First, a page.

A concussion is the most common form of traumatic brain injury.  It is caused by a blow to the head, face or neck or any part of the body which causes a sudden vibration of the head. 

Concussions are often associated with symptoms such as headache, ringing in the ears, nausea, vomiting, fatigue, drowsiness and blurry vision.  They may also cause symptoms such as general confusion, poor concentration, being easily distracted, the inability to recall things that happened before or after the injury and inappropriate emotions.

It is well known that children and the elderly suffer brain injury more easily and often suffer from continuing post-concussion symptoms.  However, a new study has now confirmed that concussions in children can lead to long lasting cognitive, behavioural and emotional health consequences.


Researchers from the University of Texas Health Science Center at Houston studied 13,000 U.S. high school age athletes to determine the association between concussion history and various factors related to cognitive, behavioural and emotional health.  These participants were questioned regarding the number of times they had suffered a concussion within the last 12 months and also questioned regarding their cognitive, emotional and behavioural components and suicidal ideation and substance abuse.

According to the research, 14.5% of female and 18.1% of male student athletes were found to have suffered from at least one concussion in the past 12 months. 

The study revealed that 33.8% of the male participants that suffered at least one concussion reported that they had driven while impaired by alcohol in the last 30 days.  According to the female participants who reported suffering from more than one concussion, 19% of them stated that they had used marijuana at least once in the last 30 days.

The study also found that the male and female participants who reported having been involved in a physical fight in the last year were significantly more likely to have had at least one concussion during that same time period.

Dr. Gregory Knell, one of the study’s authors, stated:

We have previously speculated that children who suffer a concussion have more behavioral problems, so this study was able to provide a more comprehensive analysis on the various cognitive and behavioral health issues that this population faces in connection with this type of brain injury.

Male participants who reported a prior concussion were also found more likely to report difficulty concentrating, using tobacco or e-cigarettes and binge drinking.  Whereas female participants who reported prior concussion were more likely to report riding in a car with a driver who had been drinking alcohol and having suicidal thoughts or actions.

Co-author of the recent study, Dr. Scott Burkhart explained:

Parents need to understand that a concussion is a very serious brain injury, one which requires treatment every time a concussion is sustained.  This study has revealed this type of traumatic brain injury can have a compounding effect on children that could lead to more aggressive behavior, academic problems, and social issues.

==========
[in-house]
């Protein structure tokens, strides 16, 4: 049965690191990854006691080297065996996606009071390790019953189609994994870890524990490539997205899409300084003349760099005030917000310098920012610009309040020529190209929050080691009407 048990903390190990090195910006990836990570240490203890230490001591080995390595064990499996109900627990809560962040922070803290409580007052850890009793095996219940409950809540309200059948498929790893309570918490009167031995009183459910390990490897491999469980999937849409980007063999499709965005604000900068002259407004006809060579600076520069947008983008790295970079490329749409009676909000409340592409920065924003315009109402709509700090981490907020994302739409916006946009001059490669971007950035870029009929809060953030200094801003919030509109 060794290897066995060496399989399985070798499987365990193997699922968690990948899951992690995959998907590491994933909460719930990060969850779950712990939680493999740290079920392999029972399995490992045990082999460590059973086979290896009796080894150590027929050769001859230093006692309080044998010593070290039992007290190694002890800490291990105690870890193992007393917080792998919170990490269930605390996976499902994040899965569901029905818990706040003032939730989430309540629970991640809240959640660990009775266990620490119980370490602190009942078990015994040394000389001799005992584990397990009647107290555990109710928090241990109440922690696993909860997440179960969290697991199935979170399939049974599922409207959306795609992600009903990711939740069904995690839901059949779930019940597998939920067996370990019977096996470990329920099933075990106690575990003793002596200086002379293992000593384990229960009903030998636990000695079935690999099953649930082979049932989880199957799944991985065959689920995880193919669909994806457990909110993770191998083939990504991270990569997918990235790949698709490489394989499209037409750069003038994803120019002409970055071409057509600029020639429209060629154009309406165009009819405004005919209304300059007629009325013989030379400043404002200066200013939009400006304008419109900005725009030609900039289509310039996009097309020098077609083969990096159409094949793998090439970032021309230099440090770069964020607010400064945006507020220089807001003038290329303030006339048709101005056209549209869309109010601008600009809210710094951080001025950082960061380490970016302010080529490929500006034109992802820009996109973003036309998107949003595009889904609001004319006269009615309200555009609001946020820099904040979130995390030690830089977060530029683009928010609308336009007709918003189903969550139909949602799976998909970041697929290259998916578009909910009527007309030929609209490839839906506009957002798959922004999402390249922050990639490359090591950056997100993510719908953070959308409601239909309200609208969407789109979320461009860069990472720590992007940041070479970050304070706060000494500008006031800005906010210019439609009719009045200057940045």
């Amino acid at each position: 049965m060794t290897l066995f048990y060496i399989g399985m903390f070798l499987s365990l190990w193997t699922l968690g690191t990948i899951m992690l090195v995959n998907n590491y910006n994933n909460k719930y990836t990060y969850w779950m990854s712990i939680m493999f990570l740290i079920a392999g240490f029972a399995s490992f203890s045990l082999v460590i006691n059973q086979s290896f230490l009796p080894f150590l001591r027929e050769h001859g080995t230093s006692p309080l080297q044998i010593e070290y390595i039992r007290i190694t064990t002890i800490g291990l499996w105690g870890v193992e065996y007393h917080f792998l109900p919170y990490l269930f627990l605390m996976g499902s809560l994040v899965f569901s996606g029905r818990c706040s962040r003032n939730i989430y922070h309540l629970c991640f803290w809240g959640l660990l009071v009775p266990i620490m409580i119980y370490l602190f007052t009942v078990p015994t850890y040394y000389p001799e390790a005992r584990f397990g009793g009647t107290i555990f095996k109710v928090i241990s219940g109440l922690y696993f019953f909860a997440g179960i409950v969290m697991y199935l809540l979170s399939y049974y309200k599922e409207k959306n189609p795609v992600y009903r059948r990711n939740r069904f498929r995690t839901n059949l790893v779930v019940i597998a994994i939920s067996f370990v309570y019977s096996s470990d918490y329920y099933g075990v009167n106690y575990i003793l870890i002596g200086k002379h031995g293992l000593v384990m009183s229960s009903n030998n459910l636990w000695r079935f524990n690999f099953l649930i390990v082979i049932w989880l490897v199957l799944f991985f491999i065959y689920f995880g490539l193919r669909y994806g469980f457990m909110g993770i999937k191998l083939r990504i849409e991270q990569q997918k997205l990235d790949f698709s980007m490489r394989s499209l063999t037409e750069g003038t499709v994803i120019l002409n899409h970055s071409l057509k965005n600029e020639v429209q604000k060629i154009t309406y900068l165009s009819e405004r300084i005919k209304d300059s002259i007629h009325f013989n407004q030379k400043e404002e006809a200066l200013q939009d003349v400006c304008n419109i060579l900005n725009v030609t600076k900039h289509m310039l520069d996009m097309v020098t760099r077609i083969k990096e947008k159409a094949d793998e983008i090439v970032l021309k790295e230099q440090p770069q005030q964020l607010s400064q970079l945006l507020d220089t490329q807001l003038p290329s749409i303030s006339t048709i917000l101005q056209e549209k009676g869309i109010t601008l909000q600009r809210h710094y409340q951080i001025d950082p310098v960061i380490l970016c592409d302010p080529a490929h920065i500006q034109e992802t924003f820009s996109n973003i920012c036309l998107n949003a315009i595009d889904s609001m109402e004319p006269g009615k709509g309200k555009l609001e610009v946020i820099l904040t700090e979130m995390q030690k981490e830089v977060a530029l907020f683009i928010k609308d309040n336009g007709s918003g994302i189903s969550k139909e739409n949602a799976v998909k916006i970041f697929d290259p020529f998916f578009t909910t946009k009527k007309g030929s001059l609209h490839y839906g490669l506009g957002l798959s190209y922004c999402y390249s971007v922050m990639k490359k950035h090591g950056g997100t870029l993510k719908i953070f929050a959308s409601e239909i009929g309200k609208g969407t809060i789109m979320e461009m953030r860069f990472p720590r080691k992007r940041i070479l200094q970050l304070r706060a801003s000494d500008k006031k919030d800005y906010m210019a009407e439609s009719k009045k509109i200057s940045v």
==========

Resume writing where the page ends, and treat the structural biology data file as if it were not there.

Although we have focused our attention on the recent research involving adolescents suffering concussion from sports, this type of activity is not the only way that individuals get concussions.  The brain is an extremely sensitive organ and you do not need to participate in a sport to cause injury to your brain.  Any heavy blow to the head can impact the brain and cause a concussion injury. 

Car accidents are one of the leading causes of concussion.  The sudden impact of a car accident can cause your head to quickly hit a window or even the windshield of your vehicle.  A concussion can also occur due to the whiplash motion of your neck which subsequently forces your brain to rapidly hit the inside of your skull.  Most concussions do not cause a loss of consciousness.

Many accident victims ignore the signs and symptoms associated with concussion and fail to get the medical attention that they require.  Some of the signs and symptoms of concussion will not appear until a day or two after an accident.  It is strongly recommended that medical care be obtained as soon as possible following a crash.  Unfortunately, the longer that a concussion goes untreated the greater the potential for the injury to become more severe over time. 

A medical professional will review your medical history and may conduct a neurological examination, cognitive testing and imaging tests to determine your diagnosis. 

Rest is often the most appropriate and recommended treatment to allow your brain to recover from the trauma.  Doctors will often recommend limiting activities that require mental concentration, such as videogames, reading or using a computer, for at least the first 48 hours following a concussion.  Physical activities should also be avoided to reduce symptoms and allow the body to heal.  As symptoms improve, under the direction of a medical professional, you may gradually increase activities both mental and physical.

If you or a loved one think you have suffered a brain injury following a recreational accident, slip and fall or motor vehicle accident, consider getting a free consultation with an experienced personal injury lawyer who can help you evaluate the injury’s impact on your life and whether you are entitled to make a claim for damages.

At Cuming & Gillespie LLP, we will review your accident from all perspectives to provide you with advice as to whether to pursue a claim for damages.  It is important that you call us promptly so we can help you understand your rights and the potential to recover compensation for your injuries.  Contact our office at 403-571-0555 or online today to book an appointment for a free consultation.